MYB EPISODE 6 CHEAT SHEET:
HOW TO START CHANGING YOUR EATING HABITS FOR REAL THIS TIME!
WHY IS IT SO HARD TO CHANGE OUR HABITS EVEN IF WE HAVE A PLAN TO FOLLOW?
- Our subconscious mind drives the vast majority of our thoughts.
- We haven’t yet learned to pay attention to our internal narrative, which is driving the vast majority of our choices.
- We craft stories to help us avoid acting in alignment with our goals (examples below).
- We aren’t convinced that the small choices really matter all that much.
IF YOU’RE FRUSTRATED WITH YOUR LACK OF CONSISTENCY, FOLLOW THE 3 STEPS BELOW TO GET MOVING AGAIN!
STEP 1: MAKE A LIST OF YOUR STORIES
How can we start becoming more aware of the stories that are keeping us from acting on our intentions? We brainstorm and write them down!
Below are some examples from our coaching practice. We encourage you to use this list for inspiration.
Be sure to make your own list (below)! Why? Because when they come up for you, you can make a more conscious decision and perhaps even laugh a little!
EXAMPLES OF STORIES/EXCUSES WE’VE HEARD FROM CLIENTS:
· It's just this one little thing so what's the big deal?
· I’ve been so good, I deserve this!
· I've already screwed up today, so what's the point?
· I'll get back to good choices tomorrow/on Monday/after vacation/after the holidays/when life calms down.
· This is just too hard to eat like this.
· It's better than what I used to do OR it's better than what so and so is doing/eating.
· I've got so far to go, I'll never get there anyway.
· I was too busy to cook or pack my lunch so whatever.
· Screw it, I don't even care anyway!
· I’m too tired so let’s just stop and get nachos/tacos/whatever.
· We’re going out to eat so screw the plan.
· This is a celebration so this doesn’t count…Treat yo’self!
· Life is too short to miss out on this.
· It isn’t fair that my spouse/partner/family gets to eat that while I have to eat this.
· So and so will be hurt if I don't eat some of this __________.
· So and so will feel weird if I choose this while he/she is choosing that. I don't want to make it awkward.
Create your own list and keep in handy so you canbecome more aware of your own stories and start feeling more empowered about your choices!
STEP 2: THE POWER OF THE PAUSE
We are wired to act impulsively. When we are triggered by hunger or cravings, we often go straight for a snack. Let’s start to OWN the pause.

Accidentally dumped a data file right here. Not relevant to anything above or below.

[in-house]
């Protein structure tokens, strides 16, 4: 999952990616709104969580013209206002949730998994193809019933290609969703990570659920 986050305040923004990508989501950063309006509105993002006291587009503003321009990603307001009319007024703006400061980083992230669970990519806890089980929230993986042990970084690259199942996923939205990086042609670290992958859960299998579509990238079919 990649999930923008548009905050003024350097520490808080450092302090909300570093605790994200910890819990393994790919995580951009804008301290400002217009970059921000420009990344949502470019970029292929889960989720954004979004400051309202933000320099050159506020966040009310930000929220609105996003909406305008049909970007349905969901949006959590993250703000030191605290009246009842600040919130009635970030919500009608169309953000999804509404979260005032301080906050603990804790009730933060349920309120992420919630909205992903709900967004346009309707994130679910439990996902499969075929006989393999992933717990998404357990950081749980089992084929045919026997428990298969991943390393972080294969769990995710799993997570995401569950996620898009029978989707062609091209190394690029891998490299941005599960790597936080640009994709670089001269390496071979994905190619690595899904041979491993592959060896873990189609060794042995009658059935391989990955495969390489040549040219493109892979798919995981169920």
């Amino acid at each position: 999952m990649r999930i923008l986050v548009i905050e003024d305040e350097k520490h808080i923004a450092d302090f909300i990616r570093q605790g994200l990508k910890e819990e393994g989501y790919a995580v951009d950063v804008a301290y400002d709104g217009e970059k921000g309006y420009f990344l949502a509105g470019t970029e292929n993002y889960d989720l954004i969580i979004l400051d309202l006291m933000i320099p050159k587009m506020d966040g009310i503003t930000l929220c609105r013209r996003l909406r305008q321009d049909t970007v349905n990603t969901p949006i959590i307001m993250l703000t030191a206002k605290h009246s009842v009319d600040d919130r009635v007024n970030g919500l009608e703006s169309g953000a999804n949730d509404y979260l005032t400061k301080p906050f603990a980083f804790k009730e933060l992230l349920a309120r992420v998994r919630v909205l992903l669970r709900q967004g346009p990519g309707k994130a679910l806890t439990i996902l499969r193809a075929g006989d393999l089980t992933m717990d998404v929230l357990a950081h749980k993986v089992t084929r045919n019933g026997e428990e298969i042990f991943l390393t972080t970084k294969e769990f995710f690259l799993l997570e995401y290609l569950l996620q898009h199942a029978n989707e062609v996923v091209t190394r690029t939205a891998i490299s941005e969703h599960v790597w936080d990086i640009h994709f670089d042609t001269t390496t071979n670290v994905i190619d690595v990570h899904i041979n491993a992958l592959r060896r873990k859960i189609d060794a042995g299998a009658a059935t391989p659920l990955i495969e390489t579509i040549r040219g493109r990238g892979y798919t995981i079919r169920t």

Keep in mind, this doesn’t need to be a long, meditative session!
This is a 3-5 second pause which is enough time to ask (and answer!) the questions below:
Q1: HOW WILL I FEEL ABOUT THIS IN AN HOUR?
That will give you all the information you need to make an empowered, conscious choice.
Q2: WHAT DO I REALLY NEED RIGHT NOW?
If hunger isn’t the problem, food isn’t the solution. How do you know if you’re genuinely, physically hungry? Easy! Does real food sound good (a piece of chicken, a salad, an apple, etc.)? If yes, you’re likely hungry! If these don’t sound good buuuuut a donut/candy bar/soda/pizza/chips DO sound good, you’re likely needing something besides food.
You may need:
· A break
· Some deep breaths
· A glass of water
· A short walk
· A few moments outdoors
· A short nap
Keep in mind: Food is a very quick way to change our emotional state if we’re anxious, procrastinating, bored, etc. That said, eating every time we have an emotional need leaves us feeling sluggish and out of control with food. We also miss the opportunity to give ourselves what we really need in that moment!
STEP 3: BEGIN TO TAKE NOTICE OF THE TIMES OF DAY YOU TEND TO HAVE CRAVINGS. PLAN AHEAD FOR THOSE TIMES!
Example 1: You realize that every afternoon around 3:00, your brain is screaming for a soda or a sugary snack.
If your lunch was high in processed carbs and low in protein and veggies, you may be coming down from a blood sugar spike. In this case, you might consider making some adjustments to your lunch.
If your lunch was extremely low in calories overall, you should try to fix that.
Regardless, while you’re making the above adjustments, you should be realistic about your patterns and plan ahead to have a tasty REAL FOOD snack on hand that has plenty of protein and fiber. Avoid anything TOO tasty such as Quest bars, which taste like candy bars. Avoid snacks that you’re likely to eat this whether you need something or not.
Examples of healthy snacks:
· Apple slices with a tbsp. of almond butter
· Beef jerky and an orange or berries
· A Primal Kitchen or Epic Bar (both are low glycemic and a good source of protein)
Example 2: You find yourself continually going back to the kitchen to graze after dinner, even if you’ve had a satisfying, complete dinner.
You may need to switch up your routine a bit. If you ALWAYS have ice cream/popcorn/chips/etc. on the couch in the evening and you’re wanting to break that habit, you may want to do some stretching on the floor, go take a walk instead of TV, or find a new, fun activity.
In the beginning, a healthy swap can be useful. This might include something like a small dish of coconut milk ice cream with a handful of frozen berries.
CONCLUSION: If you practice following these steps, you’re going to help yourself avoid the frustration and disappointment of finding yourself eating foods you wish you hadn’t. You will start feeling more empowered about food, your goals, and your life. You can’t put a price on that. You've got this!